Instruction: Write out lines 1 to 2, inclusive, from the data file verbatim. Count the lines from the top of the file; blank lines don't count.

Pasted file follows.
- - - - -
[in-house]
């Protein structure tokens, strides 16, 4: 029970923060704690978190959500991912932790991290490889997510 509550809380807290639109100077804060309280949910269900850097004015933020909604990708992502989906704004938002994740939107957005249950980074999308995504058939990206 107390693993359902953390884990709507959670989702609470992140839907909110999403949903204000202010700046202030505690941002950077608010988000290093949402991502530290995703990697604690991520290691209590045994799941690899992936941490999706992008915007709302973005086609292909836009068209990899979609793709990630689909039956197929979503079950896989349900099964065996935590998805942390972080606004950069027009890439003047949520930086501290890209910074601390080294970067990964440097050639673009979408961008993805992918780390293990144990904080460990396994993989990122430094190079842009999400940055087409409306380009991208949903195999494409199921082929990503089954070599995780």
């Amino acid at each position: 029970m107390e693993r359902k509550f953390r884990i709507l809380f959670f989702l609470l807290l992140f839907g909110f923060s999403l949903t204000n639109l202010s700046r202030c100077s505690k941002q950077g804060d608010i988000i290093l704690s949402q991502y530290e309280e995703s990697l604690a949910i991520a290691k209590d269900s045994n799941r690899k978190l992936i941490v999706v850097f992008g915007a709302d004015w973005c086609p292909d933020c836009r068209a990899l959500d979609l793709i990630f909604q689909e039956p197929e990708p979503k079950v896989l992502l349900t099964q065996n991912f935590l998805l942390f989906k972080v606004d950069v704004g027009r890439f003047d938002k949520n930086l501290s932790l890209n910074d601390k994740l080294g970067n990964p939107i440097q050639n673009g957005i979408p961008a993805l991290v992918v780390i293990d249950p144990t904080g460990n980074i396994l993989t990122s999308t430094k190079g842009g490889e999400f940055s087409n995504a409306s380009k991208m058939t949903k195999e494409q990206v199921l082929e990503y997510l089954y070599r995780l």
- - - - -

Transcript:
[in-house]
């Protein structure tokens, strides 16, 4: 029970923060704690978190959500991912932790991290490889997510 509550809380807290639109100077804060309280949910269900850097004015933020909604990708992502989906704004938002994740939107957005249950980074999308995504058939990206 107390693993359902953390884990709507959670989702609470992140839907909110999403949903204000202010700046202030505690941002950077608010988000290093949402991502530290995703990697604690991520290691209590045994799941690899992936941490999706992008915007709302973005086609292909836009068209990899979609793709990630689909039956197929979503079950896989349900099964065996935590998805942390972080606004950069027009890439003047949520930086501290890209910074601390080294970067990964440097050639673009979408961008993805992918780390293990144990904080460990396994993989990122430094190079842009999400940055087409409306380009991208949903195999494409199921082929990503089954070599995780």